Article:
On November 6th, 2023, the NULab for Texts, Maps, and Networks hosted a hybrid event located at the University College London’s European Institute entitled “Mapping Literary London with Memory Mapper,” with presenters Dr. Tim Beasley-Murray and Duncan Hay. Dr. Tim Beasley-Murray is an Associate Professor in European Thought and Culture at UCL and Duncan Hay is a Technical Developer at UCL. Beasley-Murray and Hay discussed the “The Memory Map Toolkit” within the context of their specific project, “Lost and Found: Mapping European Literary London,” and its potential applications for other research projects and for teaching. The Memory Map Toolkit is an open-source web application for creating interactive maps for heritage, history, and tourism; it can serve any project or research goal that aims to combine rich media content with an interactive map. The Toolkit was built and is maintained by the Barlett Centre for Advanced Spatial Analysis, University College London, and is developed in collaboration with the Survey of London, and the Space Syntax Laboratory, and the writer and artist is Rachel Lichtenstein.
Beasley-Murray and Hay characterized this toolkit as “the gift that keeps on giving.” Their interactive “Lost and Found” map dually serves as a source for public outreach and academic engagement, boasting 70+ entries of specific texts and over 20 European languages. The initial goal of the project was to “trace European literary encounters with London” throughout its varied roles as a place of refuge, a hub of culture, a center for tourism, a site of economic migration, and an empire—with all the past and present complexities attached to these many roles. Overall, the map seeks to engage spatially with history, and to do so without recognizing the “British coordinates of power” by including many different perspectives, not limited to British literary London. In pursuing this project, Beasley-Murray and Hay sought to excavate the literary traces that European writers have left throughout the city, across time periods, cultures, and imaginations.
Each textual entry within the Lost and Found Map offers a tab with an option for a different language, an “about the text” tab with some history, and a “further info” tab that details the contributors. Sometimes these texts are already translated, and sometimes the “Lost and Found” team translates them directly. As you explore the map, there are filters to hone your search, including options for language, genre, historical period, free keywords, and authors. There are also themes that you can select to frame your search, including: noise & nature; familiar & other; fantasy & banality; and freedom & constraint. You can also combine more than one filter within a single search if what you’re looking for spans multiple subjects. Though the far-reaching nature of the Memory Mapper provides treasures of insight and data, an issue that Beasley-Murray and Hay have described in developing this map is: “when there’s such a large amount of material, how do you find the material you’re most interested in?” For example, there can occasionally be challenges in categorizing texts. If the author is Italian, but he writes in French, which category does that text fit into?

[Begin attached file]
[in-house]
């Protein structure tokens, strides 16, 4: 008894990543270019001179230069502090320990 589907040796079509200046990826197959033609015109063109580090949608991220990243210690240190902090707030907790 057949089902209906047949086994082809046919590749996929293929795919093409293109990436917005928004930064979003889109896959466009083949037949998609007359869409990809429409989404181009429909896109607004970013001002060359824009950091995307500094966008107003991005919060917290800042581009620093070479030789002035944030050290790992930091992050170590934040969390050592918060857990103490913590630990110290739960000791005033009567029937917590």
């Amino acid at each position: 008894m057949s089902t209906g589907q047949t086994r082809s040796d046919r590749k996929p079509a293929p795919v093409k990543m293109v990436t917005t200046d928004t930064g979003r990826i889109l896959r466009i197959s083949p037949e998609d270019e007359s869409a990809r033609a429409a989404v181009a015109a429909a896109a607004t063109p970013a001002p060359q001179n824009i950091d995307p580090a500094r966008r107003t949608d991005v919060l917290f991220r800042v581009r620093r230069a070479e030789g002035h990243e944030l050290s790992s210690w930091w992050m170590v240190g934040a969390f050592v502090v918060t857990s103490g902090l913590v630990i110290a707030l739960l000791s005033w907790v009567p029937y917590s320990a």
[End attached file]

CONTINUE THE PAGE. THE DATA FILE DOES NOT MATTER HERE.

This project found its inspiration in the “Survey of London: Histories of Whitechapel” initiative by the Arts and Humanities Research Council at UCL, an online map that collaboratively combines photographs, stories, research, film clips, and audio recordings on every building in Whitechapel, in which the contributors comprise historians and locals. Projects like “Histories of Whitechapel” and “Lost and Found” both seek to engage with the tension between official and unofficial histories. The “Memory Map of the Jewish East End” (developed by Dr. Duncan Hay, Peter Guillery, Rachel Lichtenstein, and Prof. Laura Vaughan) also served as a model, as it showcases Rachel Lichtenstein’s collection of oral history interviews with the Jewish community in East London. The team has also been able to adapt the software used for the Memory Map Toolkit for other high-profile projects, like the “City of Women London,” a remixed Tube map in which every Tube station is named after a woman who contributed to the city of London (a project led by Emma Watson).
The Memory Map Toolkit can also be used as a teaching application. For example, the Newham Youth Map (2020), funded by the UCL Engagement through the Listen and Respond grant, was created by the young people from Newham Youth Empowerment Services, HeadStart, Fight for Peace, and researchers from The Bartlett Centre for Advanced Spatial Analysis using the Memory Mapper. Similarly, the Memory Mapper was used during a Turing-funded UCL Summer School in Barcelona, as students used the toolkit to “explore the constructions and contestations, districts and divisions, spectacle and speculation” of the city. One possible challenge that instructors may encounter in integrating this tool is that it requires technical knowledge to set up. However, a pedagogical draw of the Memory Mapper is that it can also allow people who don’t consider themselves “digital specialists” to “unlock” spatial research. Similarly, it offers opportunities for links between different projects. Looking ahead, Beasley-Murray and Hay envision wide-ranging possibilities for this tool, such as a multiuser service (“Tumblr but for maps?”), or even a federated graph database (“Mastodon but for maps?”).
For those interested in attending future DH events at Northeastern University, please follow this link to the NULab events page.